So earlier this week I was in Washington DC. As part of my new job duties as the National Down Syndrome Society Manager of Grassroots Advocacy, I needed to be in DC for some training and work. While there we had the opportunity to make some Hill visits. Then, yesterday morning I was able to attend the ABLE Implementation Roundtable hosted by Congressman Ander Crenshaw (R-FL). Our own Sara Weir, NDSS President, was one of those representing the disability community.

hogs & dc & kyle 057

There was an impressive group of people including representatives from Treasury, providers, State Treasurers, College Savings Plan administrators, the disability community and of course legislators or staff from the lead sponsor’s offices.

hogs & dc & kyle 064

Senator Burr (R-NC), Congressman Sessions (R-TX) and Congressman Van Hollen (D-MD) all had staff in the meeting. Both Congresswoman McMorris Rodgers (R-WA) and Senator Casey (D-PA) were key leaders in shepherding this bill through to the end and both were able to pop in for part of the meeting. The discussion was rich and everyone seemed committed to getting the Stephen Beck Jr. ABLE Act implemented in sensible ways.

As I sat there, I couldn’t help by smile to myself and I sent Jonathan this text: “Gotta tell you no matter how many times I’m here, every time I’m on the Hill with Congressmen and Senators and staff members, I’m awed that a girl from Rose Bud (actually Joy) gets to do this.”

I will Never Forget. May none of us. God Bless America.


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College Football and Blueberries?

Strange title, I know. Most who know me know that college football season is my favorite time of the year. I love going to the University of Arkansas campus for football games. I must admit it makes me a little melancholy as I reminisce of the “old” days. This is my name on the U of A sidewalk in front of Old Main. All graduates have their name inscribed in a sidewalk on campus. This is from my graduate degree.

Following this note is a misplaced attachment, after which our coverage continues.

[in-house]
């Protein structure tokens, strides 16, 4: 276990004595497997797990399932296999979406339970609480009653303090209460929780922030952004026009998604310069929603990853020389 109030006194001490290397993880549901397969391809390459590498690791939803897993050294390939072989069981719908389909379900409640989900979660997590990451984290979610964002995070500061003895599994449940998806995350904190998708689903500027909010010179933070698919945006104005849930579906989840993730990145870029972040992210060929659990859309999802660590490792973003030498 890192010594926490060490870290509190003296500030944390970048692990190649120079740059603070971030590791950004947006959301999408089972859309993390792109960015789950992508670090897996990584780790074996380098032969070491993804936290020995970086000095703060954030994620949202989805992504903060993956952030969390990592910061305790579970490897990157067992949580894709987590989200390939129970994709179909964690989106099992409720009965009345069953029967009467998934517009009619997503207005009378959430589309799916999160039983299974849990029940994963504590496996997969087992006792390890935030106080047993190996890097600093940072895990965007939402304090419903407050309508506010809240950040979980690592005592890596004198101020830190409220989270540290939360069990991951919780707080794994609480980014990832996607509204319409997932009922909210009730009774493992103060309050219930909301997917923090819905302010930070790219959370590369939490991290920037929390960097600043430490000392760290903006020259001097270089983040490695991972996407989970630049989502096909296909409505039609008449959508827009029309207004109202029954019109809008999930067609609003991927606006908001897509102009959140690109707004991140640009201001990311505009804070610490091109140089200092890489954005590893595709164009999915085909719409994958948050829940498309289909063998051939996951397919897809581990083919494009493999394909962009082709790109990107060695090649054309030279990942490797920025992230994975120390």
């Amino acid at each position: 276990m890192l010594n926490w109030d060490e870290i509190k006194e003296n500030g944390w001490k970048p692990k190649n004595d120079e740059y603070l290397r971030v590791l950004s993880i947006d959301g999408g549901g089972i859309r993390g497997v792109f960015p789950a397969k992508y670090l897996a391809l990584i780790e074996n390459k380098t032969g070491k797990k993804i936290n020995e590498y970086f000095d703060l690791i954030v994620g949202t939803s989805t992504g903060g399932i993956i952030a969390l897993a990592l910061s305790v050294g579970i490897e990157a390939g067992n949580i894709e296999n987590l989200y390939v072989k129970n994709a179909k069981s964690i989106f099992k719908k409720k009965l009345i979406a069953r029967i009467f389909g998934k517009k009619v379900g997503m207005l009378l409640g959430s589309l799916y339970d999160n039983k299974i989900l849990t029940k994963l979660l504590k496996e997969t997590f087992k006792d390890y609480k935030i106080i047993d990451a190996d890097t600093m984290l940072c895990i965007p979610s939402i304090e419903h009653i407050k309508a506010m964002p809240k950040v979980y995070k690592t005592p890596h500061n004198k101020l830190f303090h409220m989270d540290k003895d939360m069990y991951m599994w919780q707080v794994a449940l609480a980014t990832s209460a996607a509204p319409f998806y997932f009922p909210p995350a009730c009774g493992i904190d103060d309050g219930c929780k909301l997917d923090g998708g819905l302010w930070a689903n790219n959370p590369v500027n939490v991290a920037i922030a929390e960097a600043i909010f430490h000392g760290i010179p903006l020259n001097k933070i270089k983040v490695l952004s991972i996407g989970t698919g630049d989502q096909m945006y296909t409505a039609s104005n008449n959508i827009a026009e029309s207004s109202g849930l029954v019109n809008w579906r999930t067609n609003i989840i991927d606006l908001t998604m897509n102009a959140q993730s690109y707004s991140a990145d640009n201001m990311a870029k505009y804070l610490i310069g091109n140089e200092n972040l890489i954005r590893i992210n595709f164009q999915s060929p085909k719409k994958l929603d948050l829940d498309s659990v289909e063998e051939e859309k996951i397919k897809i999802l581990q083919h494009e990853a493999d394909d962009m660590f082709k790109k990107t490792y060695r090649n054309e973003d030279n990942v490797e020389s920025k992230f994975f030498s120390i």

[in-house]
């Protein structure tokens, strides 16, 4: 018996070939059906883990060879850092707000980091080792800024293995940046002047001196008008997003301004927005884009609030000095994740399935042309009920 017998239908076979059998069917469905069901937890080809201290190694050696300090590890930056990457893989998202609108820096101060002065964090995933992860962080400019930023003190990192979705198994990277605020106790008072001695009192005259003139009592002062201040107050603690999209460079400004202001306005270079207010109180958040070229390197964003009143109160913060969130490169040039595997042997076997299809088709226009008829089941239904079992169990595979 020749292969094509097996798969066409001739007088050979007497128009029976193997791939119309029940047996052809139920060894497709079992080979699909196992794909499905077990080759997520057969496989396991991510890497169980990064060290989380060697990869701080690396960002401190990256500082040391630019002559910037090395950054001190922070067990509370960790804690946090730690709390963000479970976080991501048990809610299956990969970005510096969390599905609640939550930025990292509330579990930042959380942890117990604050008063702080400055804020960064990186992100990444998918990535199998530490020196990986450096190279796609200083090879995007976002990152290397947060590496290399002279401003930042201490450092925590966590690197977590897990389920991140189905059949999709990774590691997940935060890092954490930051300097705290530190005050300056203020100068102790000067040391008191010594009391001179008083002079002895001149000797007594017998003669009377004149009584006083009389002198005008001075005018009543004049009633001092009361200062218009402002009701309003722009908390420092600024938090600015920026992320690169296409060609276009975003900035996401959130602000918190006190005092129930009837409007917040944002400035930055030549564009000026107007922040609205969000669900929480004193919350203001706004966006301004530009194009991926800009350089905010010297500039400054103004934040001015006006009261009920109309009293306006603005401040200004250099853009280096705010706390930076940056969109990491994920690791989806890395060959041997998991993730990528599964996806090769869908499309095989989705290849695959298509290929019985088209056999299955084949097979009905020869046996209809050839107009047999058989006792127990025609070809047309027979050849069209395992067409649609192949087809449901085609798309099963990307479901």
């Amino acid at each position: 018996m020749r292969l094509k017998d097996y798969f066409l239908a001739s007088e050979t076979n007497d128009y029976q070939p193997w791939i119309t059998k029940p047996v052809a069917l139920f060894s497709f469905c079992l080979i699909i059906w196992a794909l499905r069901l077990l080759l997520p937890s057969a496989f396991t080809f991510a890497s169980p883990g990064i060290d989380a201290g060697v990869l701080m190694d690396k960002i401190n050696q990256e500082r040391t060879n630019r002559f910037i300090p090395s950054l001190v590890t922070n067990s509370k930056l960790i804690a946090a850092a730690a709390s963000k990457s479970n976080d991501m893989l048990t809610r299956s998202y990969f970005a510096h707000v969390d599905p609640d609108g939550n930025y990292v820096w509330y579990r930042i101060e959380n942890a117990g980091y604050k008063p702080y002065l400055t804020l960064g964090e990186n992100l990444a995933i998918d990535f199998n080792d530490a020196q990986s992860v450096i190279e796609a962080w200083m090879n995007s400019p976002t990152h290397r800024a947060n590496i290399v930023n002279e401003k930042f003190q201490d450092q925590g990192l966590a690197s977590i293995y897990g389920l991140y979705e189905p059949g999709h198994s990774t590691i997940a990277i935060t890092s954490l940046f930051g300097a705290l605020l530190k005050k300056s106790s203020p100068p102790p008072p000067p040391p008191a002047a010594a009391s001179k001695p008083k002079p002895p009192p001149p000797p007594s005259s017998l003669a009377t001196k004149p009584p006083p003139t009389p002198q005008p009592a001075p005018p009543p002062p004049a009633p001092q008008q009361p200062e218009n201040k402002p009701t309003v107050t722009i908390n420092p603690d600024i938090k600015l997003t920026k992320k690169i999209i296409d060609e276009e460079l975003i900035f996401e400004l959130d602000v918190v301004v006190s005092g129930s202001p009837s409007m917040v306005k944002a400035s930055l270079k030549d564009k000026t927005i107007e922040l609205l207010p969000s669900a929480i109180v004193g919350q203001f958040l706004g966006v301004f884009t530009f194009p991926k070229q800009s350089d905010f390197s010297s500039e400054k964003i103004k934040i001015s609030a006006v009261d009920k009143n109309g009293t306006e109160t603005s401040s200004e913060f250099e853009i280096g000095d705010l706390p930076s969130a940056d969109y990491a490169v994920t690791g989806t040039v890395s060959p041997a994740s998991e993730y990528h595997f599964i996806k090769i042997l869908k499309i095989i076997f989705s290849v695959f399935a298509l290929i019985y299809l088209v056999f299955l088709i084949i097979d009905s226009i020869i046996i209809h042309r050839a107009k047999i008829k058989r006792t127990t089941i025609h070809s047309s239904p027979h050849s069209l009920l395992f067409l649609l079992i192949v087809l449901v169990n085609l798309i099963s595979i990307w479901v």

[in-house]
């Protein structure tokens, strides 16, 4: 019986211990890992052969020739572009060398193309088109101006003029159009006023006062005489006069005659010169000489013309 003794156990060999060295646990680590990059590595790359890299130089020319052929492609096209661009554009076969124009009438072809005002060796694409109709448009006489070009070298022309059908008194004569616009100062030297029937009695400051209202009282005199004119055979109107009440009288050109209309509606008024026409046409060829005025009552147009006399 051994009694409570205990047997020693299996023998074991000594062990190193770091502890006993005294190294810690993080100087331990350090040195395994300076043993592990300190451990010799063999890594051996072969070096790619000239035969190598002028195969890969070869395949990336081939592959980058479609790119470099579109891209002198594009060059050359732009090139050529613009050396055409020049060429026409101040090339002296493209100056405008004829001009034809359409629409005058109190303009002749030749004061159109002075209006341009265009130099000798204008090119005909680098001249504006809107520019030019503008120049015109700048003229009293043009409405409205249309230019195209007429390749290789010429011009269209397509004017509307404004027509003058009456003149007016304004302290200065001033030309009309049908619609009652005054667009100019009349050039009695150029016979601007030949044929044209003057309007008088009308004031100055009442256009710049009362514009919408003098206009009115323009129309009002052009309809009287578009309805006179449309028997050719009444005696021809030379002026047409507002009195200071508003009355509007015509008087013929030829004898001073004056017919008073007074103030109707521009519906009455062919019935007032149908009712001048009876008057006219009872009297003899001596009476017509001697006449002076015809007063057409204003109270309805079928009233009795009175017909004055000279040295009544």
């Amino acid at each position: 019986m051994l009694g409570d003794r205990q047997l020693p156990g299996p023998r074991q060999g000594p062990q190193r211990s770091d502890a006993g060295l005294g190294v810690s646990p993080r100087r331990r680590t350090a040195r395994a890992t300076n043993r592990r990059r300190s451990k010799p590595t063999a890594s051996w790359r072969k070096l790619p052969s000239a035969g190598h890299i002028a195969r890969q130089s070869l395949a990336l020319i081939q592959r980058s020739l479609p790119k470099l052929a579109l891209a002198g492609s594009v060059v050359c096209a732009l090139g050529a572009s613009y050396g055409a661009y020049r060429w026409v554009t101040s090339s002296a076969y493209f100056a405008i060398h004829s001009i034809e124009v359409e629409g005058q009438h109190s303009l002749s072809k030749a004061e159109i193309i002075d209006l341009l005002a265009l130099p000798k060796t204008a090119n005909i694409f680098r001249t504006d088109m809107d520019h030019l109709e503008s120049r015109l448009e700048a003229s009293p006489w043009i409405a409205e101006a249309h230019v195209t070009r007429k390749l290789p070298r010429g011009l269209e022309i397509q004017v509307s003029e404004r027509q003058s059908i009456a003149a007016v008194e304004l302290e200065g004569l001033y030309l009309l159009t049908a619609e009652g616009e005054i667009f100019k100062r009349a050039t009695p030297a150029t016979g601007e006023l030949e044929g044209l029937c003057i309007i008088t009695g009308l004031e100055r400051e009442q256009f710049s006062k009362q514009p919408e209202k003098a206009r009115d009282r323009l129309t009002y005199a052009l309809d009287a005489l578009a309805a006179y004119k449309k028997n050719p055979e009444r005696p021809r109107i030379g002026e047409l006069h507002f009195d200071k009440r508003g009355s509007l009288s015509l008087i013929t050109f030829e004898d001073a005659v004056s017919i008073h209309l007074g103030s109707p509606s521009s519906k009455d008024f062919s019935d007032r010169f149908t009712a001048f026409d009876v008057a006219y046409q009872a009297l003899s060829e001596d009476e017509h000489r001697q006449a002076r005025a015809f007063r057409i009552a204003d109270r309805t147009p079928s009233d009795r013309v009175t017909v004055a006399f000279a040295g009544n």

UA graduate degree name in sidewalk in front of Old Main.

The old days are filled with rich memories and great friends. Usually we are able to re-connect with many of those friends and go back to that galaxy that sometimes seems far, far away.

We all have friends who we don’t see for many years and then we pick up where we left off. We saw some of those this weekend.  One set invited us to their box which was awesome because it was really hot at the game! We’ve actually stayed in touch but haven’t seen each other often. Ran into them at the baseball tournament and Rachel and Paula became fast besties.Good people.

tinsely box w allie UTEP 15

We had also bumped into a great friend from graduate school and met his sweet wife. When they learned how Rachel loved cheerleaders and dancing, they wanted their lovely daughter to meet Rachel. She is a UA pom-pom girl.

abby peterson pom girl

We were able to connect with her and many other spirit squad members who were so kind and inviting with Rachel. Like our buddy, baseball player Bobby Wernes, I am impressed with these young people who have tons of children vying for their time.

allie pom girl

They were hot, too, but they stop,put on their winning smiles and interact. Memorable moments for Rachel and her parents. Thank you. And we had a chance to see one of our own sweet Blue Valley Baptist girls who is in the Razorback Marching Band.

One of the highlights of many of our Razorback weekends is our overnight stays with our friends the Hiatt’s. We’ve known them since graduate school at University Baptist Church. They live on a beautiful farm that overlooks the mountains. I simply love visiting them. They are always gracious to open their home to us and our friends, too!  I call it the Hiatt Bed and Breakfast. Mom Dana and Rachel also have one of those special relationships she develops with people. They just opened Hiatt’s Blueberry Farm. I’m always awake before everyone else so Sunday morning I made us a little dish using Hiatt’s Blueberries.

blueberry poppy seed brunch cake